On appeal, the association argued that it had “(1) statutory standing; (2) common law standing; and (3) associational standing to bring its claims.”[3] The court of appeals disagreed and affirmed the district court’s grant of summary judgment. The parties also argued the statute of limitations, but the court saw no need to reach this issue.[4]

The Association Lacked Statutory Standing

The association first invoked Texas Property Code § 82.102(a)(4) to justify its statutory standing to sue. The court held that the association’s claims on behalf of the owners were all based on alleged construction defects of the condominium window units, which were expressly barred by the declaration’s § 19(e). Attempting to circumvent § 19(e)’s language, the association also argued that it brought the suit on its own behalf, not just on that of its members. This argument fared no better in the court’s eyes. It noted that the association’s membership consisted exclusively of unit owners, and to permit the association to sue on its own behalf in light of this fact would defeat § 19(e)’s intent. Such an absurd result would be inconsistent with the basic rules of contractual interpretation, which applied equally to condominium declarations.

The court also rejected the association’s public policy arguments centered around the claim that the declarant should not be allowed to circumscribe its statutory rights. The court simply noted that § 82.102 reflected the state’s public policy and that the association had adduced no evidence to question the statute’s plain language, which allowed a declarant to curtail the powers of a unit owners’ association. The court also rejected the association’s attempt to assert standing based on Texas Property Code § 202.004(b) because this section applied to lawsuits to enforce restrictive covenants, not suits for construction defects.

The Association Lacked Common Law Standing

Common law standing “requires that the plaintiff have suffered an ‘injury in fact’” and that the parties’ dispute can be resolved by a judicial adjudication.[5] The court rejected the association’s common law standing claim because all of the allegedly defective windows were within the condominium units and not part of the common elements. Nothing in the declaration made the association responsible for damages within the units, and the fact that the association had funded certain repairs did not, in and of itself, establish standing. Additionally, no agreement could confer standing. This part of the opinion arguably left open the possibility that an association might establish common law standing to sue if the common areas are damaged, notwithstanding express contractual language to the contrary, as in the declaration’s § 19(e).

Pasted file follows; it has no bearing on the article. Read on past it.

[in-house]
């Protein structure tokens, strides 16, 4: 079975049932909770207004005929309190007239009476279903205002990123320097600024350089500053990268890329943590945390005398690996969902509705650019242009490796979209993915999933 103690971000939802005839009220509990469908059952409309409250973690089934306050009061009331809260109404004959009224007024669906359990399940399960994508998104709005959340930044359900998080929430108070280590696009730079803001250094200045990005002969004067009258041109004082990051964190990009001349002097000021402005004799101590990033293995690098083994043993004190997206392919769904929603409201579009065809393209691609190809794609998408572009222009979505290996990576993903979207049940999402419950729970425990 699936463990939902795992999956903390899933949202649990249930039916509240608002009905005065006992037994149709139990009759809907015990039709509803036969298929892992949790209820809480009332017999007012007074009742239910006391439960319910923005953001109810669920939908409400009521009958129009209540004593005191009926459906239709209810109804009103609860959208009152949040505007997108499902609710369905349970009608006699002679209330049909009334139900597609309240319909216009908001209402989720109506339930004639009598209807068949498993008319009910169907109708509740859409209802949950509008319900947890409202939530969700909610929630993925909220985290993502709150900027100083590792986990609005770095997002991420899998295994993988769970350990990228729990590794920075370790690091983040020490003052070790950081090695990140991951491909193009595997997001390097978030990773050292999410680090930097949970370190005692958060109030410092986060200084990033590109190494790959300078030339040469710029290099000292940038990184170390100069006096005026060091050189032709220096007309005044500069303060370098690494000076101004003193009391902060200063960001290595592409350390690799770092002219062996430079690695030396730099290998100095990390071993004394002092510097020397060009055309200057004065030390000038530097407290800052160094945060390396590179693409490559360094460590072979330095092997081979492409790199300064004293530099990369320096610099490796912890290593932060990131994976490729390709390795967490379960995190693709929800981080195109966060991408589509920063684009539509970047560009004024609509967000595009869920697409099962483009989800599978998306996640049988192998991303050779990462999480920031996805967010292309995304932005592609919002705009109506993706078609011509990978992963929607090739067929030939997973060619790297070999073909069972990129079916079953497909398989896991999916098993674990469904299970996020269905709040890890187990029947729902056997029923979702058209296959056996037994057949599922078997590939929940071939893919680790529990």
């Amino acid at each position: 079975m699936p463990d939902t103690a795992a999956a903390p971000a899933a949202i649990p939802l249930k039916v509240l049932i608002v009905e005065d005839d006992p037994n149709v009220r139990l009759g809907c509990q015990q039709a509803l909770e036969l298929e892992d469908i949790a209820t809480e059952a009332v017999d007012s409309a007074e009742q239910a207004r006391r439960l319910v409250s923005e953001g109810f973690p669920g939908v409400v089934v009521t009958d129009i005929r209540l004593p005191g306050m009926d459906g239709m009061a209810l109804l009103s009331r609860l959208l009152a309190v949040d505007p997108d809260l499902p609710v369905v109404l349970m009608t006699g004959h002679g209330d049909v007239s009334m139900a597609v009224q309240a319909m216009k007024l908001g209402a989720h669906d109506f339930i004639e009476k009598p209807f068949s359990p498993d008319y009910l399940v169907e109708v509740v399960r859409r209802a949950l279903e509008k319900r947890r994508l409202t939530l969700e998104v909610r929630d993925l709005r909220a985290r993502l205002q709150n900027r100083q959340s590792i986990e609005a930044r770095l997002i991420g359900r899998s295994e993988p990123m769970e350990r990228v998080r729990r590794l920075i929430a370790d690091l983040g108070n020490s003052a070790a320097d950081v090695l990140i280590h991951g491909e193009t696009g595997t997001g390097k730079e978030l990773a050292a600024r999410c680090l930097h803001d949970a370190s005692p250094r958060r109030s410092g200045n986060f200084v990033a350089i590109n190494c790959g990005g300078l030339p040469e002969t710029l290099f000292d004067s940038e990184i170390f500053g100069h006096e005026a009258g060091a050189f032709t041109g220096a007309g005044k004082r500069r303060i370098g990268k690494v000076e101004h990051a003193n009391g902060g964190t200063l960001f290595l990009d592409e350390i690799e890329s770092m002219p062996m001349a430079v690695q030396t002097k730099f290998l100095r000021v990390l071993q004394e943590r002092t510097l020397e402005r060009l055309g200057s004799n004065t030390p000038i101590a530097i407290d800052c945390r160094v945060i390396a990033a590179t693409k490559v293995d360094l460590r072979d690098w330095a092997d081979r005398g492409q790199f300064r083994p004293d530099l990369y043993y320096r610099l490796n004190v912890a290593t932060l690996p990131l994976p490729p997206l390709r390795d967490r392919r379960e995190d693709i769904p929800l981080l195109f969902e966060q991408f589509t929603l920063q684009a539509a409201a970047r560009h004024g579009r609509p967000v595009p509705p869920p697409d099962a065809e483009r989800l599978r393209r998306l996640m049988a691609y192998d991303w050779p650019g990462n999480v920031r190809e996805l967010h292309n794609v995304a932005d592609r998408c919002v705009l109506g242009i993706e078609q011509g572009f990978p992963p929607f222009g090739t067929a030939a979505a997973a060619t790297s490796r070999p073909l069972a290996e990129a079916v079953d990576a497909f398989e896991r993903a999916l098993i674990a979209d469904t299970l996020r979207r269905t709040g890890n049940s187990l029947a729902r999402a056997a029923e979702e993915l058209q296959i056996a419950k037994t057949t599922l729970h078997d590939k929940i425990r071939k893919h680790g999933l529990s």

The Association Lacked Associational Standing

Finally, the court rejected the association’s associational standing claim because it did not satisfy one of the doctrine’s three prongs. An association may claim associational standing to sue on behalf of its members if:

(1) its members would otherwise have standing to sue, (2) the association seeks to protect interests that are germane to its purpose, and (3) neither the claim asserted nor the relief requested requires the participation of individual members in the lawsuit.[6]

The parties disputed whether the association satisfied the second and third prongs, as it trivially satisfied the first (the existence of at least one association member with personal standing to sue was enough to satisfy the first prong). But, the third prong can be satisfied only if the relief sought is of a nature to satisfy all injured members collectively, such as with a declaration or an injunction. The third prong is not satisfied if the relief sought requires proof of each member’s individual circumstances, such as when trying to recover money damages and each member suffered differently. Because the association sought only money damages for construction defects, the amount of which varied with each member, the third prong was not satisfied, and the associational standing doctrine did not apply. The court, therefore, saw no need to decide whether the association satisfied the doctrine’s second prong.

First published by Law360 on October 31, 2018.